Is the Magpul PMag the best AR 15 magazine on the market? Plenty of people are likely willing to say it is, or it’s at least in the top three. Derivatives of the PMag are used around the world. The Navy SEALs who killed Osama Bin Laden were rocking PMags in their Hk416s when they took him down. Our veteran writer used PMags throughout his Marine Corps career as his magazine of choice, as did most of his fellow squadmates. But all the stories in the world aren’t proof though. You know what provides plenty of proof? A torture test. Let’s try to break a PMag.
he PMag Polymer AR 15 Magazine
If you don’t know anything about the Magpul PMag or what makes it different, we’ll touch on that. The Magpul PMag wasn’t the first polymer AR 15 magazine, but it was the first successful one. Magpul is owned and operated by veterans who know a thing or two about magazines. They designed the PMag to be durable, easy to clean, modular, and affordable. The Magpul PMag is now being considered as the standard-issue magazine for American service members. Soldiers and Marines have been spending their money for years to supply themselves with PMags for good reason. We found whether the PMag lives up to its legend by subjecting a loaded PMag to some abuse.
Test 1: Drop it Like It’s Hot
In combat, changing magazines often involves dropping the magazine from the weapon and letting it slam into the ground. So to test just how well the PMag functions we dropped one from a rifle. Many times. Not on soft grass, but on solid cinder blocks. We loaded the PMag since that may affect durability and stress the spring and follower. We did it ten times to see how it faired.
No damage was visible after numerous cinder block drops.
Test 2: I’m Up They See me I’m Down
Engaging in combat means rushing toward your enemy, closing with them, and destroying them. At the most basic level, the buddy rush is used. A buddy rush involves running, dropping to the ground, and repeating - over, and over, and over. Since AR 15 magazines are most commonly mounted on a plate carrier the magazines are the first thing to hit the ground. They take the impact of the shooter, so if they’re well-made they need to resist impact. Instead of buddy pushing with PMags, we ran one over with a car. Then we parked our car on top of it, ate some lunch, cracked a cold one, and left it to suffer. So, did it crack or bend?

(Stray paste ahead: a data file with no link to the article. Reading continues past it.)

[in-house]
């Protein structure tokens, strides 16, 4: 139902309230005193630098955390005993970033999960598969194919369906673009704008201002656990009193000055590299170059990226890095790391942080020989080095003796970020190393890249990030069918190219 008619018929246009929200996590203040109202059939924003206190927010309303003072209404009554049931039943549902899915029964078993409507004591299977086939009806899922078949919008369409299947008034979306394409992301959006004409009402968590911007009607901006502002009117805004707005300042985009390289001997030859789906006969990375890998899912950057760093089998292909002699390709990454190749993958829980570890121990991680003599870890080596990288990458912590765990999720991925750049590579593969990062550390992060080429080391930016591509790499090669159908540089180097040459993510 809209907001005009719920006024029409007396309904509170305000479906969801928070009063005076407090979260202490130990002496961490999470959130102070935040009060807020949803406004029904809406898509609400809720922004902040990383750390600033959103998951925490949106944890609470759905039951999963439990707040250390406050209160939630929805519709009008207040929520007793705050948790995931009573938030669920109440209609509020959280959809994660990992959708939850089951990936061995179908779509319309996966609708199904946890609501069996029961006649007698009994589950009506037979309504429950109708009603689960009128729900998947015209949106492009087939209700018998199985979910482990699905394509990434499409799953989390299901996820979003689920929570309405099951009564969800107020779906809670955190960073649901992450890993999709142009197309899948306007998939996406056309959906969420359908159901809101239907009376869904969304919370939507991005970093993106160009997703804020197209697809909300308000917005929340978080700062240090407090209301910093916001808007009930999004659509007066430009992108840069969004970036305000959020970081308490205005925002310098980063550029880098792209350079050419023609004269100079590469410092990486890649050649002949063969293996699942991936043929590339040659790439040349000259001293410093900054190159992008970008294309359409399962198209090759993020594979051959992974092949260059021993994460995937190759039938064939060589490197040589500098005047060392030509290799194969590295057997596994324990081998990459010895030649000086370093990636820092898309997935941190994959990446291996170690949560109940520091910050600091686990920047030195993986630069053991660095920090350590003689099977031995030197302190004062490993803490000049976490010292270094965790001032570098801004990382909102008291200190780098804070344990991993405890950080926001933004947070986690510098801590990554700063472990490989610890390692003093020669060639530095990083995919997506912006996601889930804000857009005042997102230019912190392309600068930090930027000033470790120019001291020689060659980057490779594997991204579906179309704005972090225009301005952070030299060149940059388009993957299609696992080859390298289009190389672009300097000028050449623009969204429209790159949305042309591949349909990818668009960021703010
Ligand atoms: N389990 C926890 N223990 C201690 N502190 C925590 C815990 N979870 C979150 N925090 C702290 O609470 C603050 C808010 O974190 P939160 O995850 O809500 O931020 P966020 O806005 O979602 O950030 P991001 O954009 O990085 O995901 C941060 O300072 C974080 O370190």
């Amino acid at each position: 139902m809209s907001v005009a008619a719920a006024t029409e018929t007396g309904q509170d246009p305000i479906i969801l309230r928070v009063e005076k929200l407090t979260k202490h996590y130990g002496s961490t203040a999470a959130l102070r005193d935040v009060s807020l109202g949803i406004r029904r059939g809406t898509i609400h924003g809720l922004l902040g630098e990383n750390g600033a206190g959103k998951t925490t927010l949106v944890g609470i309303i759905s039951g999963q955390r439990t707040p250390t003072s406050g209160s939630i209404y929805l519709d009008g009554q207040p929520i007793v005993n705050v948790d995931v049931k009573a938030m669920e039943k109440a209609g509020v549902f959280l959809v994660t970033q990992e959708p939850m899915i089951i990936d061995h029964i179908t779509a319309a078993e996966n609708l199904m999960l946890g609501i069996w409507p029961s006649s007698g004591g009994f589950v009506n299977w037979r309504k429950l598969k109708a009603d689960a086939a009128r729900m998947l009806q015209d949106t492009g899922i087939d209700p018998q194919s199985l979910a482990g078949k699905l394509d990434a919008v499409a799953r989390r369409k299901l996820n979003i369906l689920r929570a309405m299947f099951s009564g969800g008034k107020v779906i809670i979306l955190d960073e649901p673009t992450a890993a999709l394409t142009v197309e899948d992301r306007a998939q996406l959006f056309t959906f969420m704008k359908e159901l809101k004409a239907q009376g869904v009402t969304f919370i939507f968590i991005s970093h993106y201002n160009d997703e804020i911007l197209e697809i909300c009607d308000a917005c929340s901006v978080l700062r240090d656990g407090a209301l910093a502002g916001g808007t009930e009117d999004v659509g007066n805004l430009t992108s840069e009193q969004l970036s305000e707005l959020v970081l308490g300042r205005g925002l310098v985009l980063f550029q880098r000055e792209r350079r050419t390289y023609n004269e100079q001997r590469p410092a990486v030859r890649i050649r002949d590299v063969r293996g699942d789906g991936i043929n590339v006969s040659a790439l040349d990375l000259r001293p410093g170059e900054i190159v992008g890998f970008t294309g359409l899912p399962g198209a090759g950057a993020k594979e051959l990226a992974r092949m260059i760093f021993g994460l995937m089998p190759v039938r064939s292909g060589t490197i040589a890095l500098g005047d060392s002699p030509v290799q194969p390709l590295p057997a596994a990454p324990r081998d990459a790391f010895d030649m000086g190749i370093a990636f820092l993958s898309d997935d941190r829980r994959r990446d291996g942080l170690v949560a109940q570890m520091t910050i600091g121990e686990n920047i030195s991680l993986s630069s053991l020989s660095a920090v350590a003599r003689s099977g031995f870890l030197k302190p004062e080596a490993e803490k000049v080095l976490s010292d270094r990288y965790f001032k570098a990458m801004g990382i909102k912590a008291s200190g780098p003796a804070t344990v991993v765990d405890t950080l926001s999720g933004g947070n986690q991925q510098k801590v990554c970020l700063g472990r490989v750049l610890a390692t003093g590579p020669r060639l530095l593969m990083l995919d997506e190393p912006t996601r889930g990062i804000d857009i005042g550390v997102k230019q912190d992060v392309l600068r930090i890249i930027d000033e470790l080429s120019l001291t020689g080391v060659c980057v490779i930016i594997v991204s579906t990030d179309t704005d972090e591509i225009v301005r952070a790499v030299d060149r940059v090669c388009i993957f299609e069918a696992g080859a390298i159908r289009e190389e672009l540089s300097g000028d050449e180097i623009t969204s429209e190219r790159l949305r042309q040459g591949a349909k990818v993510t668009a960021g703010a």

Nope. Once again, not a single crack, bend, or any visible damage was seen.
Test 3: Dirty for Thirty
When deployed in places our writer affectionately calls the sandbox, it’s expected magazines are going to get dirty. You should always clean your AR 15 magazines, but they should also function when things get rough. So we buried one and left it in the ground for a while, just for good measure.
Does it Work?
Did we break the PMag, or did it still work?
It runs! Thirty for thirty, without a single stoppage, the PMag put all its rounds down range. At no time was the magazine unloaded, and the tests we conducted were done so back-to-back without cleaning or maintenance in between. Smack, driven over, buried, The Magpul PMag performed like new. These polymer bullet bricks make for a hardass AR 15 magazine, designed to function in the most austere environments. Our abused PMag was no victim, and it shrugged every test off without issue. We have no issues continuing to trust this PMag and we’re proud to sell them on our site. We hashed out a great deal with Magpul so you can pick up a 4-pack for a great price, coming soon!